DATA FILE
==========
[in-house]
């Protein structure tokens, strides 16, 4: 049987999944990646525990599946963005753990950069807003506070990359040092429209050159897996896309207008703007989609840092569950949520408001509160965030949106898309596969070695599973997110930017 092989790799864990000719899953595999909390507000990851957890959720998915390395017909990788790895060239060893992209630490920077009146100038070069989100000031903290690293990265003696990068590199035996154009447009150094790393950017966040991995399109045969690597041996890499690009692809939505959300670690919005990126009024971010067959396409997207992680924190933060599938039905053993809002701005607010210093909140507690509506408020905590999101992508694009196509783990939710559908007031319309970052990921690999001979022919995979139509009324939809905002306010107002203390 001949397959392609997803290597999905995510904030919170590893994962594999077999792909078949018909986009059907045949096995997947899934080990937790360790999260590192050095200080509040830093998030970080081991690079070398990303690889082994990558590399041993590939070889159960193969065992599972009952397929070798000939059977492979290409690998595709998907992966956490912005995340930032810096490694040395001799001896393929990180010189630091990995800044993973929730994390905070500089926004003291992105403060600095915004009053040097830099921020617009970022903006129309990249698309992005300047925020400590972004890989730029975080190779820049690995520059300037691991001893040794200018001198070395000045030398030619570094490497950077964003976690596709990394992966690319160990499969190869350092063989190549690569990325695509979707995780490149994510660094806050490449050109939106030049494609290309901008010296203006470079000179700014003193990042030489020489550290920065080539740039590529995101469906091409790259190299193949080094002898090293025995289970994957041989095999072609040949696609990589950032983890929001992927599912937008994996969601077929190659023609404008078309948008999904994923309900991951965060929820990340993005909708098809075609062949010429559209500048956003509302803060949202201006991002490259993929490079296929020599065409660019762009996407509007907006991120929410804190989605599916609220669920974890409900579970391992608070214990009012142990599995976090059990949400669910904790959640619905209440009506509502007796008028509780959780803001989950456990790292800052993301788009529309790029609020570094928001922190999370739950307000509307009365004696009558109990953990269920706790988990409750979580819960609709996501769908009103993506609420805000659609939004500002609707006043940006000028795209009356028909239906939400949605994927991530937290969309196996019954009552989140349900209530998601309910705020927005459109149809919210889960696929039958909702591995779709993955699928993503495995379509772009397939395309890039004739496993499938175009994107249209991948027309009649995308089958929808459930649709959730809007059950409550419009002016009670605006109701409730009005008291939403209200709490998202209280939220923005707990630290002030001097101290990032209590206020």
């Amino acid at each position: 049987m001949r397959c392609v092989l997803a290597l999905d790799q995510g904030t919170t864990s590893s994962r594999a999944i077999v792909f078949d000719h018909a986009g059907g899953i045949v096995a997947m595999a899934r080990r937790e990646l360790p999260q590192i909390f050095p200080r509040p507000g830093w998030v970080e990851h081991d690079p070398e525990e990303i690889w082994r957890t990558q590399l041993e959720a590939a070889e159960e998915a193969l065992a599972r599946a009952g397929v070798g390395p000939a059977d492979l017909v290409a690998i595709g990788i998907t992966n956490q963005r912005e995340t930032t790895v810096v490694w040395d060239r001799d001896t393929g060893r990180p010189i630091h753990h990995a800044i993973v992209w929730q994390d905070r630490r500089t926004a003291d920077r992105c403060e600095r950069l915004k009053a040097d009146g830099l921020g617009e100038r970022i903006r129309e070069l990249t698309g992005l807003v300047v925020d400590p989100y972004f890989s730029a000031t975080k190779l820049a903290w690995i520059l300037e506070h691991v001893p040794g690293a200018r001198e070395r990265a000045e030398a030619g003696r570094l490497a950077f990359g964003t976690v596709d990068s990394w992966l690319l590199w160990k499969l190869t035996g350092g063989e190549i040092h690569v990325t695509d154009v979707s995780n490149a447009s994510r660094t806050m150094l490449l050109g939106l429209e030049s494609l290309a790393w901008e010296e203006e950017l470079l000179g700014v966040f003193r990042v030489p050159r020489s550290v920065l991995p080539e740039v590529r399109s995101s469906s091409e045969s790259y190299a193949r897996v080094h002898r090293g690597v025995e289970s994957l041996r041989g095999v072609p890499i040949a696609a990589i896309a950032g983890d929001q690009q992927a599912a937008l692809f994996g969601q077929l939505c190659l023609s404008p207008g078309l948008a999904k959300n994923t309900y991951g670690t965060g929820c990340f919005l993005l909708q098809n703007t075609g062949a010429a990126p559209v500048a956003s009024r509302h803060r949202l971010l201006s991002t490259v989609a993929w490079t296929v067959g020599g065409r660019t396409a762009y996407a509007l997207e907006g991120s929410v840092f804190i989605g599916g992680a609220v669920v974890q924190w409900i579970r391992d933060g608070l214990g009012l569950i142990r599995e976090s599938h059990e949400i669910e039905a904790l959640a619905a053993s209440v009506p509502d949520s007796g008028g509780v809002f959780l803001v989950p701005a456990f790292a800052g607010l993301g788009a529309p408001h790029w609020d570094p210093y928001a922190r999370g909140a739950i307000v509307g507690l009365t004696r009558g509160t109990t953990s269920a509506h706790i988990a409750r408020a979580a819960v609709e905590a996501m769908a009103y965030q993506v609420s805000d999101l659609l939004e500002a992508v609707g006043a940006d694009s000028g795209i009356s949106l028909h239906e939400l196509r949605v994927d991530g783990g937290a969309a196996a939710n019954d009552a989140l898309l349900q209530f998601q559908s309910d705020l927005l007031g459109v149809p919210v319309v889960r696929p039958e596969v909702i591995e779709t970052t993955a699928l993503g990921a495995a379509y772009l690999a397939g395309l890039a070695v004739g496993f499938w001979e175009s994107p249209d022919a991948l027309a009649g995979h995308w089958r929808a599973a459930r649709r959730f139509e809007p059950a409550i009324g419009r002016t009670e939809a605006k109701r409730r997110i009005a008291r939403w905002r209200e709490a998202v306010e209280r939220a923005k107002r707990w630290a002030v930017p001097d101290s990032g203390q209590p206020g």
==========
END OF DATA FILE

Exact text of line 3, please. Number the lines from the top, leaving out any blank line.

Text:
């Amino acid at each position: 049987m001949r397959c392609v092989l997803a290597l999905d790799q995510g904030t919170t864990s590893s994962r594999a999944i077999v792909f078949d000719h018909a986009g059907g899953i045949v096995a997947m595999a899934r080990r937790e990646l360790p999260q590192i909390f050095p200080r509040p507000g830093w998030v970080e990851h081991d690079p070398e525990e990303i690889w082994r957890t990558q590399l041993e959720a590939a070889e159960e998915a193969l065992a599972r599946a009952g397929v070798g390395p000939a059977d492979l017909v290409a690998i595709g990788i998907t992966n956490q963005r912005e995340t930032t790895v810096v490694w040395d060239r001799d001896t393929g060893r990180p010189i630091h753990h990995a800044i993973v992209w929730q994390d905070r630490r500089t926004a003291d920077r992105c403060e600095r950069l915004k009053a040097d009146g830099l921020g617009e100038r970022i903006r129309e070069l990249t698309g992005l807003v300047v925020d400590p989100y972004f890989s730029a000031t975080k190779l820049a903290w690995i520059l300037e506070h691991v001893p040794g690293a200018r001198e070395r990265a000045e030398a030619g003696r570094l490497a950077f990359g964003t976690v596709d990068s990394w992966l690319l590199w160990k499969l190869t035996g350092g063989e190549i040092h690569v990325t695509d154009v979707s995780n490149a447009s994510r660094t806050m150094l490449l050109g939106l429209e030049s494609l290309a790393w901008e010296e203006e950017l470079l000179g700014v966040f003193r990042v030489p050159r020489s550290v920065l991995p080539e740039v590529r399109s995101s469906s091409e045969s790259y190299a193949r897996v080094h002898r090293g690597v025995e289970s994957l041996r041989g095999v072609p890499i040949a696609a990589i896309a950032g983890d929001q690009q992927a599912a937008l692809f994996g969601q077929l939505c190659l023609s404008p207008g078309l948008a999904k959300n994923t309900y991951g670690t965060g929820c990340f919005l993005l909708q098809n703007t075609g062949a010429a990126p559209v500048a956003s009024r509302h803060r949202l971010l201006s991002t490259v989609a993929w490079t296929v067959g020599g065409r660019t396409a762009y996407a509007l997207e907006g991120s929410v840092f804190i989605g599916g992680a609220v669920v974890q924190w409900i579970r391992d933060g608070l214990g009012l569950i142990r599995e976090s599938h059990e949400i669910e039905a904790l959640a619905a053993s209440v009506p509502d949520s007796g008028g509780v809002f959780l803001v989950p701005a456990f790292a800052g607010l993301g788009a529309p408001h790029w609020d570094p210093y928001a922190r999370g909140a739950i307000v509307g507690l009365t004696r009558g509160t109990t953990s269920a509506h706790i988990a409750r408020a979580a819960v609709e905590a996501m769908a009103y965030q993506v609420s805000d999101l659609l939004e500002a992508v609707g006043a940006d694009s000028g795209i009356s949106l028909h239906e939400l196509r949605v994927d991530g783990g937290a969309a196996a939710n019954d009552a989140l898309l349900q209530f998601q559908s309910d705020l927005l007031g459109v149809p919210v319309v889960r696929p039958e596969v909702i591995e779709t970052t993955a699928l993503g990921a495995a379509y772009l690999a397939g395309l890039a070695v004739g496993f499938w001979e175009s994107p249209d022919a991948l027309a009649g995979h995308w089958r929808a599973a459930r649709r959730f139509e809007p059950a409550i009324g419009r002016t009670e939809a605006k109701r409730r997110i009005a008291r939403w905002r209200e709490a998202v306010e209280r939220a923005k107002r707990w630290a002030v930017p001097d101290s990032g203390q209590p206020g």